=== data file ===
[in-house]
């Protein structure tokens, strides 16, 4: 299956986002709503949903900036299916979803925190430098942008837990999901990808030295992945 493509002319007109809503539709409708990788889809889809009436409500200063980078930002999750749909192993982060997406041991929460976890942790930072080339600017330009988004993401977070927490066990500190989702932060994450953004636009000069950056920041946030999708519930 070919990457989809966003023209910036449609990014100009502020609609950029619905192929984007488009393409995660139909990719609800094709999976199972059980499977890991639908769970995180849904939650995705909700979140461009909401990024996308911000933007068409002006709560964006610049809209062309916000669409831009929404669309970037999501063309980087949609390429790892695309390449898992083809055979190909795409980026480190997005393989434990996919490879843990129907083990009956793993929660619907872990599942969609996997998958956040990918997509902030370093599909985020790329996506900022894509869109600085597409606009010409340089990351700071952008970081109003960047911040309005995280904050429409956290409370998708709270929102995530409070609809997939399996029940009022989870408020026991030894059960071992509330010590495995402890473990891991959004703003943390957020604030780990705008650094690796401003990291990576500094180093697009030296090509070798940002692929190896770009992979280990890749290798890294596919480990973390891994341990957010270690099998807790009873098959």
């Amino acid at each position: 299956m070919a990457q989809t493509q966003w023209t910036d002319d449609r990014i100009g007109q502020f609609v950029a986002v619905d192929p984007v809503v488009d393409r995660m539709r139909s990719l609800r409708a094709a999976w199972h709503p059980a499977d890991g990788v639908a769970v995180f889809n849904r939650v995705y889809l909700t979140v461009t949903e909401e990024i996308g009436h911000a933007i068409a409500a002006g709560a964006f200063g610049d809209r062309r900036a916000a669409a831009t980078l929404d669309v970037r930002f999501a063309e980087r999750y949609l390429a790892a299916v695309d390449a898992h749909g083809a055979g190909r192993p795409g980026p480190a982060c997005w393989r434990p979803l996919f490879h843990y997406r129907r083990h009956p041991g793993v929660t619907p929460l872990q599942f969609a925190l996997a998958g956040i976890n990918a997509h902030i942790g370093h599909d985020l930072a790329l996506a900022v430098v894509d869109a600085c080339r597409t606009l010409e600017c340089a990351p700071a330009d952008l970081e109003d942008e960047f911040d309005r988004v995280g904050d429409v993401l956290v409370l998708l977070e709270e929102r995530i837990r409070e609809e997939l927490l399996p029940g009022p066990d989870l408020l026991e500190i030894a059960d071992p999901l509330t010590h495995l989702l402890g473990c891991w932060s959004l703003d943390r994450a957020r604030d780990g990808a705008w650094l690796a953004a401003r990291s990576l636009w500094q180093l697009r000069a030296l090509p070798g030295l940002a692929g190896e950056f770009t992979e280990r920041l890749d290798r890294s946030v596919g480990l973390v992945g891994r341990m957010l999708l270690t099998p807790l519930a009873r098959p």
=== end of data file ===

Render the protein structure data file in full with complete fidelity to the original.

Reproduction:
[in-house]
């Protein structure tokens, strides 16, 4: 299956986002709503949903900036299916979803925190430098942008837990999901990808030295992945 493509002319007109809503539709409708990788889809889809009436409500200063980078930002999750749909192993982060997406041991929460976890942790930072080339600017330009988004993401977070927490066990500190989702932060994450953004636009000069950056920041946030999708519930 070919990457989809966003023209910036449609990014100009502020609609950029619905192929984007488009393409995660139909990719609800094709999976199972059980499977890991639908769970995180849904939650995705909700979140461009909401990024996308911000933007068409002006709560964006610049809209062309916000669409831009929404669309970037999501063309980087949609390429790892695309390449898992083809055979190909795409980026480190997005393989434990996919490879843990129907083990009956793993929660619907872990599942969609996997998958956040990918997509902030370093599909985020790329996506900022894509869109600085597409606009010409340089990351700071952008970081109003960047911040309005995280904050429409956290409370998708709270929102995530409070609809997939399996029940009022989870408020026991030894059960071992509330010590495995402890473990891991959004703003943390957020604030780990705008650094690796401003990291990576500094180093697009030296090509070798940002692929190896770009992979280990890749290798890294596919480990973390891994341990957010270690099998807790009873098959």
């Amino acid at each position: 299956m070919a990457q989809t493509q966003w023209t910036d002319d449609r990014i100009g007109q502020f609609v950029a986002v619905d192929p984007v809503v488009d393409r995660m539709r139909s990719l609800r409708a094709a999976w199972h709503p059980a499977d890991g990788v639908a769970v995180f889809n849904r939650v995705y889809l909700t979140v461009t949903e909401e990024i996308g009436h911000a933007i068409a409500a002006g709560a964006f200063g610049d809209r062309r900036a916000a669409a831009t980078l929404d669309v970037r930002f999501a063309e980087r999750y949609l390429a790892a299916v695309d390449a898992h749909g083809a055979g190909r192993p795409g980026p480190a982060c997005w393989r434990p979803l996919f490879h843990y997406r129907r083990h009956p041991g793993v929660t619907p929460l872990q599942f969609a925190l996997a998958g956040i976890n990918a997509h902030i942790g370093h599909d985020l930072a790329l996506a900022v430098v894509d869109a600085c080339r597409t606009l010409e600017c340089a990351p700071a330009d952008l970081e109003d942008e960047f911040d309005r988004v995280g904050d429409v993401l956290v409370l998708l977070e709270e929102r995530i837990r409070e609809e997939l927490l399996p029940g009022p066990d989870l408020l026991e500190i030894a059960d071992p999901l509330t010590h495995l989702l402890g473990c891991w932060s959004l703003d943390r994450a957020r604030d780990g990808a705008w650094l690796a953004a401003r990291s990576l636009w500094q180093l697009r000069a030296l090509p070798g030295l940002a692929g190896e950056f770009t992979e280990r920041l890749d290798r890294s946030v596919g480990l973390v992945g891994r341990m957010l999708l270690t099998p807790l519930a009873r098959p």